Primary Outcome Measures :
  1. Itch Severity Numerical Rating Scale [ Time Frame: Baseline to Week 4 ]
    Numerical rating scale to assess itch severity, scale of 0-10, higher score means higher itch severity and worse outcome.

  2. Children's Dermatology Life Quality Index [ Time Frame: Baseline to Week 4 ]
    Questionnaire to assess impact of eczema on quality of life.


Secondary Outcome Measures :
  1. Itch Rumination Questionnaire [ Time Frame: Baseline to Week 4 ]
    Questionnaire to assess common fear and anxiety around itch

  2. PROMIS Anxiety and Depression [ Time Frame: Baseline to Week 4 ]
    Questionnaire to assess anxiety and depression symptoms in pediatric populations

  3. PROMIS Pediatric Itch - Short Form 1 (2+6) [ Time Frame: Baseline to Week 4 ]
    Questionnaire to assess level and severity of itch and common disturbances due to itch (social, emotional, physical)



Information from the National Library of Medicine

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Ages Eligible for Study:   8 Years to 17 Years   (Child)
Sexes Eligible for Study:   All
Accepts Healthy Volunteers:   No
Criteria

Inclusion Criteria:

  • Moderate to severe atopic dermatitis [assessed by Patient Oriented Eczema Measure (POEM)score of >-8 OR NRS itch score of >= 4].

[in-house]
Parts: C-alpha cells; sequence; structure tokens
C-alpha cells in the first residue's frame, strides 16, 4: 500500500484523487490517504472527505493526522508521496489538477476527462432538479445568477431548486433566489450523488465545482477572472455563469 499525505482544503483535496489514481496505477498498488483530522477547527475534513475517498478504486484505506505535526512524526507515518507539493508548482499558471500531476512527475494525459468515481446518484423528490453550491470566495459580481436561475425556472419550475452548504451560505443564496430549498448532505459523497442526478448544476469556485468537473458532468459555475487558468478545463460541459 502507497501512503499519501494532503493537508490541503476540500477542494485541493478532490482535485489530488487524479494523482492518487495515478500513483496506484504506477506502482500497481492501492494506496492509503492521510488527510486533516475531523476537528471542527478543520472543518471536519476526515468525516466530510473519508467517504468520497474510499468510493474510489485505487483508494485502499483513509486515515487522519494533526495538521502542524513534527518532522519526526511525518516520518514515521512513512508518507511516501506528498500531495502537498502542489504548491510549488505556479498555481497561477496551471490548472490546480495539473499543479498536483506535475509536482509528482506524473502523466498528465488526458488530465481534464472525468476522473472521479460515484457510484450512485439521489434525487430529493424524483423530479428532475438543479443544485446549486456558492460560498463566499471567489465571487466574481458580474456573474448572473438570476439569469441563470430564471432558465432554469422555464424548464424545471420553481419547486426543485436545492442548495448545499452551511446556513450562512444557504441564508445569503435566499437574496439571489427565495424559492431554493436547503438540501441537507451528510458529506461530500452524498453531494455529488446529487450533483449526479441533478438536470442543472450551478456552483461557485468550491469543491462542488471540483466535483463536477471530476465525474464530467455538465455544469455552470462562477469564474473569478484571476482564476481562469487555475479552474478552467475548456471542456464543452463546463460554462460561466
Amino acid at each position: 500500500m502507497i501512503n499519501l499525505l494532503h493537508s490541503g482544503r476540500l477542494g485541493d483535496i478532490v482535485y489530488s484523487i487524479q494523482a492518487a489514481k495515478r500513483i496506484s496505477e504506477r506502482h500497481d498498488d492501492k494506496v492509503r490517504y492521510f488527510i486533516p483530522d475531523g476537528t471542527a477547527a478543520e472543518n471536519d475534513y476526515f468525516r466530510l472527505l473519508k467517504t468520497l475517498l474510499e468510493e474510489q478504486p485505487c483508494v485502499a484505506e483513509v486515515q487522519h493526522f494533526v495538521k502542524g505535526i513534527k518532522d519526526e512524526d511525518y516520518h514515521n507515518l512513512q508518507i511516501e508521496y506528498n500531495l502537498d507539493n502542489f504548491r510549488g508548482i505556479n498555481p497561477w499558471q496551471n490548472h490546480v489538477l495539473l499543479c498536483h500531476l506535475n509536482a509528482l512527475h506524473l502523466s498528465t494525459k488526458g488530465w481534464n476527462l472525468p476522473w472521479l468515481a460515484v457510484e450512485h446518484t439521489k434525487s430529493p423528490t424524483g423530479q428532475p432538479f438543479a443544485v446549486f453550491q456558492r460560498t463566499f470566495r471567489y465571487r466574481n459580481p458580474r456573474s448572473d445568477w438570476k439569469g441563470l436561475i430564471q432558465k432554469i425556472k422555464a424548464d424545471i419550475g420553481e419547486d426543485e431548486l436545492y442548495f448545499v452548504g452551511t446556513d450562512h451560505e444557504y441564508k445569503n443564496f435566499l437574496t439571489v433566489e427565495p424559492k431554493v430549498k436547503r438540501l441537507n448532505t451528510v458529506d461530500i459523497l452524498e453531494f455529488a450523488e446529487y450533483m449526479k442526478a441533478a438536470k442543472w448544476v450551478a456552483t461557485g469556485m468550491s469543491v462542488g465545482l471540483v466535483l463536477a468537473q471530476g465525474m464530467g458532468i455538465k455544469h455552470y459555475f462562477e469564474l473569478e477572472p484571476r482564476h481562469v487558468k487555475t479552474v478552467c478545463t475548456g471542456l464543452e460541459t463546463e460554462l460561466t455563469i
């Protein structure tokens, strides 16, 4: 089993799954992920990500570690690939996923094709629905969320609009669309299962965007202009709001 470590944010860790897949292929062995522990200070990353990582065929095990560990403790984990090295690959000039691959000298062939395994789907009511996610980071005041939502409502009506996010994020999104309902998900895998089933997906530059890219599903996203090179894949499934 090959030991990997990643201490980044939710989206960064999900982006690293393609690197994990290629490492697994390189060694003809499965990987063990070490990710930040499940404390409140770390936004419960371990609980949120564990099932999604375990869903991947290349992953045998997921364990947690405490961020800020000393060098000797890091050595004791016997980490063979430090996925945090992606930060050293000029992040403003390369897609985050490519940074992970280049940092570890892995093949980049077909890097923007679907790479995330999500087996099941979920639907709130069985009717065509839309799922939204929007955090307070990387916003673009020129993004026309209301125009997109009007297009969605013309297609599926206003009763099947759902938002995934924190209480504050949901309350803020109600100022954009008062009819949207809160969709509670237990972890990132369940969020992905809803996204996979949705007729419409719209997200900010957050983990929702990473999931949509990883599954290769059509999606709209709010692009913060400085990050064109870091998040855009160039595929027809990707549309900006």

• English speaking.
  • Currently receiving treatment at Lurie Children's Hospital for atopic dermatitis.
  • Parent or guardian available to participate in protocol.
  • Have sufficient technology (e.g., cell phone, computer, tablet, etc.) that can be used to access Zoom conference technology for telemedicine visits.

Exclusion Criteria:

  • Inability to comprehend and complete questionnaires.
  • History of intellectual disability or psychosis.

Information from the National Library of Medicine

To learn more about this study, you or your doctor may contact the study research staff using the contact information provided by the sponsor.

Please refer to this study by its ClinicalTrials.gov identifier (NCT number): NCT04486742


Locations
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United States, Illinois
Lurie Children's Hospital
Chicago, Illinois, United States, 60611
Sponsors and Collaborators
Northwestern University
Ann & Robert H Lurie Children's Hospital of Chicago
Investigators
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Principal Investigator: Amy Paller, MD Northwestern University
  Study Documents (Full-Text)

Documents provided by Amy Paller, Northwestern University:
Informed Consent Form  [PDF] June 19, 2020

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Responsible Party: Amy Paller, Study Principal Investigator, Northwestern University
ClinicalTrials.gov Identifier: NCT04486742    
Other Study ID Numbers: IRB 2019-2560
First Posted: July 27, 2020    Key Record Dates
Last Update Posted: February 17, 2022
Last Verified: February 2022

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Studies a U.S. FDA-regulated Drug Product: No
Studies a U.S. FDA-regulated Device Product: No
Keywords provided by Amy Paller, Northwestern University:
Pediatric
Additional relevant MeSH terms:
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Dermatitis, Atopic
Dermatitis
Skin Diseases
Skin Diseases, Genetic
Genetic Diseases, Inborn
Skin Diseases, Eczematous
Hypersensitivity, Immediate
Hypersensitivity
Immune System Diseases